Behind most functioning sites we browse every day there are bound to be local, test sites where everything that works on the frontend is thoroughly tested on the backend. Anyone who was ever a part of these test sites can attest to the clutter of apps, editors, plugins and code that can lead to the site barely functioning.
Since nobody wants to see a site crash, even if it’s a test site, it’s prudent to do a system reset before it comes to that. WP reset is a free plugin that will take back your WordPress site to basically the factory settings and let you start anew from scratch.
Although probably, the most common use for this type of plugin would be in the aforementioned test sites, it’s important to know that it can be implemented and used on any and all WordPress sites. That means that if it comes to it, everything WP reset has to offer is applicable on live sites.
What stays, what goes
Resetting a system, much like formatting a disk, is mostly and rightly considered a last resort. The reason for this is that data will be lost, there just aren’t two ways about it. You’ll need to back up everything that is important for you and still, chances are, something will go missing although you don’t want it to.
Because of this it’s very important to point out, before we move on to anything else, what data will still remain and what will be removed once you finally decide to push the reset button. Keep in mind that resetting your site is a permanent action and you won’t be able to take it back. That’s precisely why the plugin requires you to confirm the action two times before it’s actually done.
Almost all content that relates to the frontend will be deleted. This includes all post, pages, custom post types, comments, media entries and users. Deletion also extends to all default WP database tables, as well as all custom database tables that have the same “wp_” prefix. As you can plainly see this a pretty big chunk of what makes a site in the first place.
On the other hand, all media files will remain in the wp-uploads folder, however they won’t be listed under media. All external files you’ve integrated (plugins, themes uploads) all stay as they are. The same goes for the site title, WordPress address, site address, site language and search engine visibility settings.
It’s important to point out that the plugin has both WP-CLI and WP Webhooks support. Although these might not mean much to casual users, we believe the developers among you will be glad to know this.
The last step before fully committing is defining the post reset actions that will automatically occur once the deed is done. These are just some options regarding the way your site will boot up.
After the reset
The first thing after the reset has completed is the restoration of the “root” user with the current password. Since some data remains untouched (listed above) you’ll still have a decent base to work with for putting out new original content (since all your previous original content was removed). Based on your choices regarding post-reset actions the state of your plugins, that are vital for any development work, will either automatically activated, or you’ll have to activate them manually if you choose to do so. Either way, your blank slate is here for the taking.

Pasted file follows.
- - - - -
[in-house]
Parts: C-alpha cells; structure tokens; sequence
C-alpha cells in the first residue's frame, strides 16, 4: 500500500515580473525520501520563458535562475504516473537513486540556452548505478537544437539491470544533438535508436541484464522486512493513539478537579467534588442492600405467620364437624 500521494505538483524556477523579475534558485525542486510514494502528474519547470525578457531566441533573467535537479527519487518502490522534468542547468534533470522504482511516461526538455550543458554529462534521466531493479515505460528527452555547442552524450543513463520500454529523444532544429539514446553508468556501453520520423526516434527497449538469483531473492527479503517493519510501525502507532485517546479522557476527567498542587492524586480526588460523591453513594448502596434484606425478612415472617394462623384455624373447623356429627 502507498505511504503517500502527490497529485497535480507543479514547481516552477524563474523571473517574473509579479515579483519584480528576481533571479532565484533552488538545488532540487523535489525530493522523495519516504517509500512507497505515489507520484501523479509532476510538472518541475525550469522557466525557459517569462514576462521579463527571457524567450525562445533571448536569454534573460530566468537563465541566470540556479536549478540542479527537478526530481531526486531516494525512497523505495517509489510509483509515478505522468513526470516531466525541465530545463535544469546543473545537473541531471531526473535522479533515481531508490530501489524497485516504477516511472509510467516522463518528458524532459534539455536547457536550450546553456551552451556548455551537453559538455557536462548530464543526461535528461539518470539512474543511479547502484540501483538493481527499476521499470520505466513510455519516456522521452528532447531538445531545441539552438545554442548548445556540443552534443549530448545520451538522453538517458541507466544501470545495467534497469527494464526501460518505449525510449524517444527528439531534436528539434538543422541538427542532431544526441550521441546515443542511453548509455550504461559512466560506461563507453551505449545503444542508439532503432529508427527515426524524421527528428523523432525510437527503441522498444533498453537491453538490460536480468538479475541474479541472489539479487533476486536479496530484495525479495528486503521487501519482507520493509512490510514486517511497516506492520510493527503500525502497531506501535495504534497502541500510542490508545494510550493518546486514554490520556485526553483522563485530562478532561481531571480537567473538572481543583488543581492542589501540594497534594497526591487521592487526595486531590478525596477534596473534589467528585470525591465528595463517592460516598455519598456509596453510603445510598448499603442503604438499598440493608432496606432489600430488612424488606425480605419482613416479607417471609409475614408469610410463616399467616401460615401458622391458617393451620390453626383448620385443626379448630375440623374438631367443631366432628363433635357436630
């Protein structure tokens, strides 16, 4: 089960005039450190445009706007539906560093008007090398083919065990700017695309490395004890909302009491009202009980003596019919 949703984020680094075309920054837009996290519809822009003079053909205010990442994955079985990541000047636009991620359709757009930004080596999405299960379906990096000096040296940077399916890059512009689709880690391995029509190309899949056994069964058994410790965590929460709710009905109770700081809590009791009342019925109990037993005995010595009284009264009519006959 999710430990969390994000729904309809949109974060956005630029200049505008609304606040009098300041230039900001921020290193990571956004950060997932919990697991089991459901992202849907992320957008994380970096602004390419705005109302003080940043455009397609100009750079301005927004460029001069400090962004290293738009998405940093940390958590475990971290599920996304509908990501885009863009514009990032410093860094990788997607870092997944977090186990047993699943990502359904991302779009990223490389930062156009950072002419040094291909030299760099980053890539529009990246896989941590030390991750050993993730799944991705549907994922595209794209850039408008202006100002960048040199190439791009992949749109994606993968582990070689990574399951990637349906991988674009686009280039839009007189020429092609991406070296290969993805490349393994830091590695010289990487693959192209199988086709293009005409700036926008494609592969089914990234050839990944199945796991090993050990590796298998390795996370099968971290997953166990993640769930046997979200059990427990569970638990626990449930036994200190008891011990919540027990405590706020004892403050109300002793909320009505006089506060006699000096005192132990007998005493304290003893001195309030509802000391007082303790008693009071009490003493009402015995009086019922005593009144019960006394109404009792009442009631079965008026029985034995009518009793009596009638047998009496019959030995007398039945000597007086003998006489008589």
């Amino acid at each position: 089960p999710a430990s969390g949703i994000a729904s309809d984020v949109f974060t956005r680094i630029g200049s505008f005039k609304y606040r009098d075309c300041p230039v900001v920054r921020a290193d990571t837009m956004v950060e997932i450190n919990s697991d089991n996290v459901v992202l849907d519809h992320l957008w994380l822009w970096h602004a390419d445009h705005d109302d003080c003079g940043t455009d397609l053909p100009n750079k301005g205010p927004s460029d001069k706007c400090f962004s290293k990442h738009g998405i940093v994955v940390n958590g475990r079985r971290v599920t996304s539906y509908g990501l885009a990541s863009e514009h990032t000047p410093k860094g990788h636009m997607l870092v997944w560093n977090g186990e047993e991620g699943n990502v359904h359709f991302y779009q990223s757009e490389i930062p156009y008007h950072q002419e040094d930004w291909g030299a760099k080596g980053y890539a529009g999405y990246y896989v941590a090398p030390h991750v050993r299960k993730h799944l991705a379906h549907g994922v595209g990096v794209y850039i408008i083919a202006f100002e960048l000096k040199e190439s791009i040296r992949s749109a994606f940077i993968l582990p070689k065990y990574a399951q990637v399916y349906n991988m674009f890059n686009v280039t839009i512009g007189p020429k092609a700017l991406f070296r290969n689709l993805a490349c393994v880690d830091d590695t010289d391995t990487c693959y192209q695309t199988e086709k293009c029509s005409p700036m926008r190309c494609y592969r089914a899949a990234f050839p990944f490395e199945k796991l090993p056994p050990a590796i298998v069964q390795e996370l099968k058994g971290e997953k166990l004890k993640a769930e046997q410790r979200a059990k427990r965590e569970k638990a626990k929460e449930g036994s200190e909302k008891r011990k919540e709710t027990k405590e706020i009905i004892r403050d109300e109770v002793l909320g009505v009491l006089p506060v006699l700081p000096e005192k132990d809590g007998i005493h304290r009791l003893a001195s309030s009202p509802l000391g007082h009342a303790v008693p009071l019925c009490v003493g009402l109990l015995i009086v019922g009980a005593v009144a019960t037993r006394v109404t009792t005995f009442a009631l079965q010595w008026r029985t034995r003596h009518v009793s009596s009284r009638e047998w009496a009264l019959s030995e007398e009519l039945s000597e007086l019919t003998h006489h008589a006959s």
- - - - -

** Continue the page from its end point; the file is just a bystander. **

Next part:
If doing the “full reset” is too much for you, there is an option where you get to choose to reset only specific parts of your site. WP Reset lets you single out the following data:
- Transients–all transient data is deleted (includes expired, non-expired transients and orphaned transient timeout entries)
- Upload data – all uploaded files in the C:\folder\htdocs\wp\wp-content\uploads are deleted
- Theme options – delete the options and mods for all themes, active and inactive
- Theme deletion – deletes all themes, leaving only the default WordPress theme available
- Plugins – all plugins except WP reset are deleted
- Custom tables – all custom tables with the wp_ prefix are deleted, but all core tables and those without the wp_ prefix remain (you can see an example of affected tables below)
- .htaccess file – deletes the .htaccess file located in C:/folder/htdocs/wp/.htaccess (if you edit the file often, we suggest using the free WP Htaccess Editor plugin)
Just like with the complete reset option, there are no backups and no undo option. Once you decide to restart any data group the action is permanent.
In order to help you cope with resetting your whole site, WP reset offers the option to make database snapshots. Think of these snapshots in a similar way to system restore points in Windows. They are a copy of all WP database tables, both standard and custom.
The images are of database tables only; no actual files are saved. The main reason you’ll want to make these snapshots is to keep track of changes plugins make to your site and/or to restore databases after testing changes done specifically to them. You can make multiple snapshots and none of them affect each other.
The WP Reset plugin has a simple enough premise. Essentially it does one thing, but it does that one thing in a way that is beneficial across the board. You can use it fully to completely wipe the slate clean for a site and you can use it sparsely to target specific data, making it highly flexible. Combine that with useful development tools like snapshots, WP-CLI and WP Webhooks support and you’ve got yourself something that should be present on any developmental site and in most cases on many live sites as well.
You’ll probably use a function like this only in dire need (or during testing on local sites), because of the ramifications that it has, but in those rare cases you will have to use it you’ll be really glad you have it. You know what they say after all – better be safe than sorry.